From Val Louise to La Bérarde by the Col de la Pilatte
From Ailefroide to Claux, but for the path, travel would be scarcely more easy than over the Pré de Madame Carle. The valley is strewn with immense masses of gneiss, from the size of a large house downward, and it is only occasionally that rock in situ is seen, so covered up is it by the débris, which seems to have been derived almost entirely from the neighbouring cliffs. It was Sunday, a day most calm and bright. Golden sunlight had dispersed the clouds and was glorifying the heights, and we forgot hunger through the brilliancy of the morning and beauty of the mountains.
We meant the 26th to be a day of rest, but it was little that we found in the cabaret of Claude Giraud, and we fled before the babel of sound which rose in intensity as men descended to a depth which is unattainable by the beasts of the field, and found at the chalets of Entraigues the peace that had been denied to us at Val Louise.
Again we were received with the most cordial hospitality. Everything that was eatable or drinkable was brought out and pressed upon us; very little curiosity was exhibited; all information that could be afforded was given; and when we retired to our clean straw we again congratulated each other that we had escaped from the foul den which is where a good inn should be, and had cast in our lot with those who dwell in châlets. Very luxurious that straw seemed after two nights upon quartz pebbles and glacier mud, and I felt quite aggrieved (expecting it was the summons for departure) when, about midnight, the heavy wooden door creaked on its hinges, and a man hem’d and ha’d to attract attention; but when it whispered, “Monsieur Edvard,” I perceived my mistake: it was our Pelvoux companion, Monsieur Reynaud, the excellent agent-voyer of La Bessée.
Monsieur Reynaud had been invited to accompany us on the excursion that is described in this chapter, but had arrived at Val Louise after we had left, and had energetically pursued us during the night. Our idea was, that a pass might be made over the high ridge called (on the French map) Crête de Bœufs Rouges, near to the peak named Les Bans, which might be the shortest route in time (as it certainly would be in distance) from Val Louise across the central Dauphiné Alps. We had seen the northern (or Pilatte) side from the Brèche de la Meije, and it seemed to be practicable at one place near the above-mentioned mountain. More than that could not be told at a distance of eleven miles. We intended to try to hit a point on the ridge immediately above the part where it seemed to be easiest.
We left Entraigues at 3.30 on the morning of June 27, and proceeded, over very gently-inclined ground, toward the foot of the Pic de Bonvoisin (following, in fact, the route of the Col de Sellar, which leads from the Val Louise into the Val Godemar);20 and at 5.00 a.m. finding that there was no chance of obtaining a view from the bottom of the valley of the ridge over which our route was to be taken, sent Almer up the lower slopes of the Bonvoisin to reconnoitre. He telegraphed that we might proceed, and at 5.45 we quitted the snow-beds at the bottom of the valley for the slopes which rose toward the north.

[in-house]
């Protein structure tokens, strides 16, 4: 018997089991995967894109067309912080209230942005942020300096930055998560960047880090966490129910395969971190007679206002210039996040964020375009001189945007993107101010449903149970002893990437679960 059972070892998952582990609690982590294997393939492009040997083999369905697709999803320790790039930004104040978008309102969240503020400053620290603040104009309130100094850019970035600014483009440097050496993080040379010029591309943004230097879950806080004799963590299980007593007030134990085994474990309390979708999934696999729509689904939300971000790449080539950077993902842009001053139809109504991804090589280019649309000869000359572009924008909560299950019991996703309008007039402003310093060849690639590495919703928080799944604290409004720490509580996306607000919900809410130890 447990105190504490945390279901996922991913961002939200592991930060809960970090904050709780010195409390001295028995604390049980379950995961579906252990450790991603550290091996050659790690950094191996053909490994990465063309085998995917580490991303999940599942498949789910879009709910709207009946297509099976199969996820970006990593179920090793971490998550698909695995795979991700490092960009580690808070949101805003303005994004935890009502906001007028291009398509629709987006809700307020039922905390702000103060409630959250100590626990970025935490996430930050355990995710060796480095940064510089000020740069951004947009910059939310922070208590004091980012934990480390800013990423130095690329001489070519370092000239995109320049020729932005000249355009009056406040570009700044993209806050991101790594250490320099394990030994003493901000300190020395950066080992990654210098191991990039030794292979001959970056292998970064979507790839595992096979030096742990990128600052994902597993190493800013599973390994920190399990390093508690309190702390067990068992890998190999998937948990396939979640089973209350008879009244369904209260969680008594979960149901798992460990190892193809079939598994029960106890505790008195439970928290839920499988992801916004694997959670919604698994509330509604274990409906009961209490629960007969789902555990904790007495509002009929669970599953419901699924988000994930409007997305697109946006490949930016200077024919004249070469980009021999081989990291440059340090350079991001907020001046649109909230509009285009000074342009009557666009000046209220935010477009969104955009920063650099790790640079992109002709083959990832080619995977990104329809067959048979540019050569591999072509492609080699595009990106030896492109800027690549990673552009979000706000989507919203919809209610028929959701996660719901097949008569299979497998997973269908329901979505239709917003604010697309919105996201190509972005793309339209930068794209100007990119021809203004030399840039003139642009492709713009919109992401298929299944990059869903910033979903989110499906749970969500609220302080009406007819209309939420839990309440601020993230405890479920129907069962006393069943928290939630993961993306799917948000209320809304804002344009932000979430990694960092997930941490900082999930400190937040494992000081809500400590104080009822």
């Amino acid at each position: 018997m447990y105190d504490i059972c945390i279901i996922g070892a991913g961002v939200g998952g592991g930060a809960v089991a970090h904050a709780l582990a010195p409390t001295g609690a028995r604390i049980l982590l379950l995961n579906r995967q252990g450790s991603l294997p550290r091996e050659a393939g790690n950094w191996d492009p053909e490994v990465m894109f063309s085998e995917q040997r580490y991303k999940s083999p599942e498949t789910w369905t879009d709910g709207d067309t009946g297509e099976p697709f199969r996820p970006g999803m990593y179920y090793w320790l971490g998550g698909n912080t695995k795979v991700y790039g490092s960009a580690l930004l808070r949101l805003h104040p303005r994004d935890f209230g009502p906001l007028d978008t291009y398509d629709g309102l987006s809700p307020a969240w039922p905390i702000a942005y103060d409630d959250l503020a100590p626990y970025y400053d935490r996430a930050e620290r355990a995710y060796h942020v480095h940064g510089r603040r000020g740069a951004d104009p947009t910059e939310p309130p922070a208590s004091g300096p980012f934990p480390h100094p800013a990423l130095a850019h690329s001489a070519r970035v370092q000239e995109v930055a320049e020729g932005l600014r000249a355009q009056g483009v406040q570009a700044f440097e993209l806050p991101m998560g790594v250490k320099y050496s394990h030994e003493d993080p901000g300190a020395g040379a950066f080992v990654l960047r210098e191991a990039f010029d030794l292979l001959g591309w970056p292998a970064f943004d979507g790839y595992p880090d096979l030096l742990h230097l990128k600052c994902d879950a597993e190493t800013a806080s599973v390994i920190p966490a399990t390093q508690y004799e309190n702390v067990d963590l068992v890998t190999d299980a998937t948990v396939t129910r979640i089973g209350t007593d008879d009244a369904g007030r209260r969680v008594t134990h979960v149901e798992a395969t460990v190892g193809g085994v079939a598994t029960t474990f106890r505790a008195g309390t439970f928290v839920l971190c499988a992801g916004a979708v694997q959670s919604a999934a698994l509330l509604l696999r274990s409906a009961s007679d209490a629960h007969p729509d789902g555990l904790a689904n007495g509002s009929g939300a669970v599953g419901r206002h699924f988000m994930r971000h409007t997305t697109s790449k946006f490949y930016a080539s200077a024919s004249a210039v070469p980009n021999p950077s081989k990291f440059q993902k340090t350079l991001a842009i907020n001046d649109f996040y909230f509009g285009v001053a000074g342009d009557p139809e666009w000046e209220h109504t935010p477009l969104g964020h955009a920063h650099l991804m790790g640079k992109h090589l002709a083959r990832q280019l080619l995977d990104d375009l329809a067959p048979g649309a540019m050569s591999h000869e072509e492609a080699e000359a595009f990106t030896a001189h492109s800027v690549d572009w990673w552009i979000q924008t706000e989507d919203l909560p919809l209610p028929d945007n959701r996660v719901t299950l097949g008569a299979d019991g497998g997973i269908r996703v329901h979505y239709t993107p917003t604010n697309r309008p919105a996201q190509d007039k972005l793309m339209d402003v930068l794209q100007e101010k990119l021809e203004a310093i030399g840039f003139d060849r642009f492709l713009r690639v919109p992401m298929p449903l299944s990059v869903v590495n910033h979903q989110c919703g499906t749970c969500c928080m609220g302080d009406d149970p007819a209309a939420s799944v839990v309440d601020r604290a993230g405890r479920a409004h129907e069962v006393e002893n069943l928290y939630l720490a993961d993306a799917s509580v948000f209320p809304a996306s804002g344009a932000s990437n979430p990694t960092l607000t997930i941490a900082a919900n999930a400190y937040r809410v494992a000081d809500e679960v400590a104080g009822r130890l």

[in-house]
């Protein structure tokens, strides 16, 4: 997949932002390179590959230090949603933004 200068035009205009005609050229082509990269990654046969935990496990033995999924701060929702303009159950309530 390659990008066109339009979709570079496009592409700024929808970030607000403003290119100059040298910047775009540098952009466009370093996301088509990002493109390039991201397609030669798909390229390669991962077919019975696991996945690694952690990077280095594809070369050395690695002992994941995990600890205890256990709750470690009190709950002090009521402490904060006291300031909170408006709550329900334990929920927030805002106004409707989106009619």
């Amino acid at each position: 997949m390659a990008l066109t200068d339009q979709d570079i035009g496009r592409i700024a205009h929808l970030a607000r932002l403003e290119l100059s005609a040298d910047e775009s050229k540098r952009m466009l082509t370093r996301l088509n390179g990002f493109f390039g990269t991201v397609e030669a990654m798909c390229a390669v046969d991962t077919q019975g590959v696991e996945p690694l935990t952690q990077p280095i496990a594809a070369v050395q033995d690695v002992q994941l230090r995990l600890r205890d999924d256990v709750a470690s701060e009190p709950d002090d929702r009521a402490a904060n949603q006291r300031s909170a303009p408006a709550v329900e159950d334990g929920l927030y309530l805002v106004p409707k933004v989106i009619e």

The course was north-north-west, and was prodigiously steep. In less than two miles’ difference of latitude we rose one mile of absolute height. But the route was so far from being an exceptionally difficult one that at 10.45 we stood on the summit of the pass, having made an ascent of more than five thousand feet in five hours, inclusive of halts.
Upon the French map a glacier is laid down on the south of the Crête de Bœufs Rouges, extending along the entire length of the ridge, at its foot, from east to west. In 1864 this glacier did not exist as one glacier, but in the place where it should have been there were several small ones, all of which were, I believe, separated from each other.21 We commenced the ascent from the Val d’Entraigues to the west of the most western of these small glaciers, and quitted the valley by the first great gap in its cliffs after that glacier was passed. We did not take to the ice until it afforded an easier route than the rocks: then (at 8.30) Croz went to the front, and led with admirable skill through a maze of crevasses up to the foot of a great snow couloir, that rose from the head of the glacier to the summit of the ridge over which we had to pass.
We had settled beforehand in London, without knowing anything whatever about the place, that such a couloir as this should be in this angle; but when we got into the Val d’Entraigues, and found that it was not possible to see into the corner, our faith in its existence became less and less, until the telegraphing of Almer, who was sent up the opposite slopes to search for it, assured us that we were true prophets.
Snow couloirs are nothing more or less than gullies partly filled by snow. They are most useful institutions, and may be considered as natural highways placed, by a kind Providence, in convenient situations for getting over places which would otherwise be inaccessible. They are a joy to the mountaineer, and, from afar, assure him of a path when all besides is uncertain; but they are grief to novices, who, when upon steep snow, are usually seized with two notions - first, that the snow will slip, and, secondly, that those who are upon it must slip too.